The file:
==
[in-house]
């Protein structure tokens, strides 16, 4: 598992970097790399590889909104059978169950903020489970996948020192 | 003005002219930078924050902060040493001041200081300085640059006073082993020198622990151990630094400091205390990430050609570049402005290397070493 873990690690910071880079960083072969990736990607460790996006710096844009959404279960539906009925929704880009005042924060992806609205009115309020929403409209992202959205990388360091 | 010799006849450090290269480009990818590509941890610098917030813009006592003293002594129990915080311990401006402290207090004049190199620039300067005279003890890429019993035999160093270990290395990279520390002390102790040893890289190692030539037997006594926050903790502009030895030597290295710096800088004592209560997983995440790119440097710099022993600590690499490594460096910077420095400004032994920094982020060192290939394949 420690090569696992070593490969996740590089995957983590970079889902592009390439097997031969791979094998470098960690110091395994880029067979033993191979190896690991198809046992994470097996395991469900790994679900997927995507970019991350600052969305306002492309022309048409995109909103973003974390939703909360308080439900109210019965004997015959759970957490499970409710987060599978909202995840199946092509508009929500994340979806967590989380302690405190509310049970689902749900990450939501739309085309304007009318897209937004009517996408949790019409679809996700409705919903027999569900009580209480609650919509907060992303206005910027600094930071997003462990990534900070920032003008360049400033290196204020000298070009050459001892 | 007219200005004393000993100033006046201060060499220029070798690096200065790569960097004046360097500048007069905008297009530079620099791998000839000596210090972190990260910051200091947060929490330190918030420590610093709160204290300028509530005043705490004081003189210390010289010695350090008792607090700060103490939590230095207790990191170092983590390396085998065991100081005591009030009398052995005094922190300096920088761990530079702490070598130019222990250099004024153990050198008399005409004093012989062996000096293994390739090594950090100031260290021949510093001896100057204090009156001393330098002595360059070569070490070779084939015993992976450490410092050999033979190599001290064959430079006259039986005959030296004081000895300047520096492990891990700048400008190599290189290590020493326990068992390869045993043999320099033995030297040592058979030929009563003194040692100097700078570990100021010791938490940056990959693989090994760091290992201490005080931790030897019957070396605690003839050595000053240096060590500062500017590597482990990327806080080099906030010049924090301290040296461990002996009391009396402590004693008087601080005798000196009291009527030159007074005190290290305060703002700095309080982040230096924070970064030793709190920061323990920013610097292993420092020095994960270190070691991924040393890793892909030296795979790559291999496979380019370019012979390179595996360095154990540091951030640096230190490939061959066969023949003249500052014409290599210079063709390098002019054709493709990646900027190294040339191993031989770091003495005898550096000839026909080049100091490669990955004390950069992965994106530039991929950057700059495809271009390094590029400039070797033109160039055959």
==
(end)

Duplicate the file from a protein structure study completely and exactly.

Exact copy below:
[in-house]
């Protein structure tokens, strides 16, 4: 598992970097790399590889909104059978169950903020489970996948020192 | 003005002219930078924050902060040493001041200081300085640059006073082993020198622990151990630094400091205390990430050609570049402005290397070493 873990690690910071880079960083072969990736990607460790996006710096844009959404279960539906009925929704880009005042924060992806609205009115309020929403409209992202959205990388360091 | 010799006849450090290269480009990818590509941890610098917030813009006592003293002594129990915080311990401006402290207090004049190199620039300067005279003890890429019993035999160093270990290395990279520390002390102790040893890289190692030539037997006594926050903790502009030895030597290295710096800088004592209560997983995440790119440097710099022993600590690499490594460096910077420095400004032994920094982020060192290939394949 420690090569696992070593490969996740590089995957983590970079889902592009390439097997031969791979094998470098960690110091395994880029067979033993191979190896690991198809046992994470097996395991469900790994679900997927995507970019991350600052969305306002492309022309048409995109909103973003974390939703909360308080439900109210019965004997015959759970957490499970409710987060599978909202995840199946092509508009929500994340979806967590989380302690405190509310049970689902749900990450939501739309085309304007009318897209937004009517996408949790019409679809996700409705919903027999569900009580209480609650919509907060992303206005910027600094930071997003462990990534900070920032003008360049400033290196204020000298070009050459001892 | 007219200005004393000993100033006046201060060499220029070798690096200065790569960097004046360097500048007069905008297009530079620099791998000839000596210090972190990260910051200091947060929490330190918030420590610093709160204290300028509530005043705490004081003189210390010289010695350090008792607090700060103490939590230095207790990191170092983590390396085998065991100081005591009030009398052995005094922190300096920088761990530079702490070598130019222990250099004024153990050198008399005409004093012989062996000096293994390739090594950090100031260290021949510093001896100057204090009156001393330098002595360059070569070490070779084939015993992976450490410092050999033979190599001290064959430079006259039986005959030296004081000895300047520096492990891990700048400008190599290189290590020493326990068992390869045993043999320099033995030297040592058979030929009563003194040692100097700078570990100021010791938490940056990959693989090994760091290992201490005080931790030897019957070396605690003839050595000053240096060590500062500017590597482990990327806080080099906030010049924090301290040296461990002996009391009396402590004693008087601080005798000196009291009527030159007074005190290290305060703002700095309080982040230096924070970064030793709190920061323990920013610097292993420092020095994960270190070691991924040393890793892909030296795979790559291999496979380019370019012979390179595996360095154990540091951030640096230190490939061959066969023949003249500052014409290599210079063709390098002019054709493709990646900027190294040339191993031989770091003495005898550096000839026909080049100091490669990955004390950069992965994106530039991929950057700059495809271009390094590029400039070797033109160039055959």